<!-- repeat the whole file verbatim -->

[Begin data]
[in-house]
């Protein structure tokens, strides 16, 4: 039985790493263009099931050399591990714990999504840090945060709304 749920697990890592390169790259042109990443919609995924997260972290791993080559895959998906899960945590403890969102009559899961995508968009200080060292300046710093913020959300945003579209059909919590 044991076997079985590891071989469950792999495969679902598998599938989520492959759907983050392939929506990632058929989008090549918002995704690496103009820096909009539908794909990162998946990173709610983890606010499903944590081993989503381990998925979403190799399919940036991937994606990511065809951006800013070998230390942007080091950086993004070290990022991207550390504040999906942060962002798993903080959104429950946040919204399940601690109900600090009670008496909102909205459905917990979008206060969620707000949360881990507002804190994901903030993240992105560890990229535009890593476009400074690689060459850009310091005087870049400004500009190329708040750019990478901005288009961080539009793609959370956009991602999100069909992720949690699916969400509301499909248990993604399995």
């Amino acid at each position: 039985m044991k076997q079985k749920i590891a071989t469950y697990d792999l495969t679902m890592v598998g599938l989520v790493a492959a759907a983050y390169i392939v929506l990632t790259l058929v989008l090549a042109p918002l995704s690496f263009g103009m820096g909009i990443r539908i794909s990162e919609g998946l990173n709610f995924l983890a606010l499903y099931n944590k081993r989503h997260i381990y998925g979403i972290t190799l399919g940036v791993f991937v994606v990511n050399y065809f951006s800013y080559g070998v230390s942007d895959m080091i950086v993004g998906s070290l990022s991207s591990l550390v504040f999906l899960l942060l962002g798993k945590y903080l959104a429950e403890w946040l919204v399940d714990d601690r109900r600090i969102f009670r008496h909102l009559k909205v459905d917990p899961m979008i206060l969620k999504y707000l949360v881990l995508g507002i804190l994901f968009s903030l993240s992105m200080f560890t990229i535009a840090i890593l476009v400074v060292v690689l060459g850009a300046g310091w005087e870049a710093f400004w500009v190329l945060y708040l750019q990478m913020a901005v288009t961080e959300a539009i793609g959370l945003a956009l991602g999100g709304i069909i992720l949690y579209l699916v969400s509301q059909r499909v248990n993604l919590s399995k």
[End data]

[in-house]
């Protein structure tokens, strides 16, 4: 039985790493263009099931050399591990714990999504840090945060709304 749920697990890592390169790259042109990443919609995924997260972290791993080559895959998906899960945590403890969102009559899961995508968009200080060292300046710093913020959300945003579209059909919590 044991076997079985590891071989469950792999495969679902598998599938989520492959759907983050392939929506990632058929989008090549918002995704690496103009820096909009539908794909990162998946990173709610983890606010499903944590081993989503381990998925979403190799399919940036991937994606990511065809951006800013070998230390942007080091950086993004070290990022991207550390504040999906942060962002798993903080959104429950946040919204399940601690109900600090009670008496909102909205459905917990979008206060969620707000949360881990507002804190994901903030993240992105560890990229535009890593476009400074690689060459850009310091005087870049400004500009190329708040750019990478901005288009961080539009793609959370956009991602999100069909992720949690699916969400509301499909248990993604399995």
């Amino acid at each position: 039985m044991k076997q079985k749920i590891a071989t469950y697990d792999l495969t679902m890592v598998g599938l989520v790493a492959a759907a983050y390169i392939v929506l990632t790259l058929v989008l090549a042109p918002l995704s690496f263009g103009m820096g909009i990443r539908i794909s990162e919609g998946l990173n709610f995924l983890a606010l499903y099931n944590k081993r989503h997260i381990y998925g979403i972290t190799l399919g940036v791993f991937v994606v990511n050399y065809f951006s800013y080559g070998v230390s942007d895959m080091i950086v993004g998906s070290l990022s991207s591990l550390v504040f999906l899960l942060l962002g798993k945590y903080l959104a429950e403890w946040l919204v399940d714990d601690r109900r600090i969102f009670r008496h909102l009559k909205v459905d917990p899961m979008i206060l969620k999504y707000l949360v881990l995508g507002i804190l994901f968009s903030l993240s992105m200080f560890t990229i535009a840090i890593l476009v400074v060292v690689l060459g850009a300046g310091w005087e870049a710093f400004w500009v190329l945060y708040l750019q990478m913020a901005v288009t961080e959300a539009i793609g959370l945003a956009l991602g999100g709304i069909i992720l949690y579209l699916v969400s509301q059909r499909v248990n993604l919590s399995k």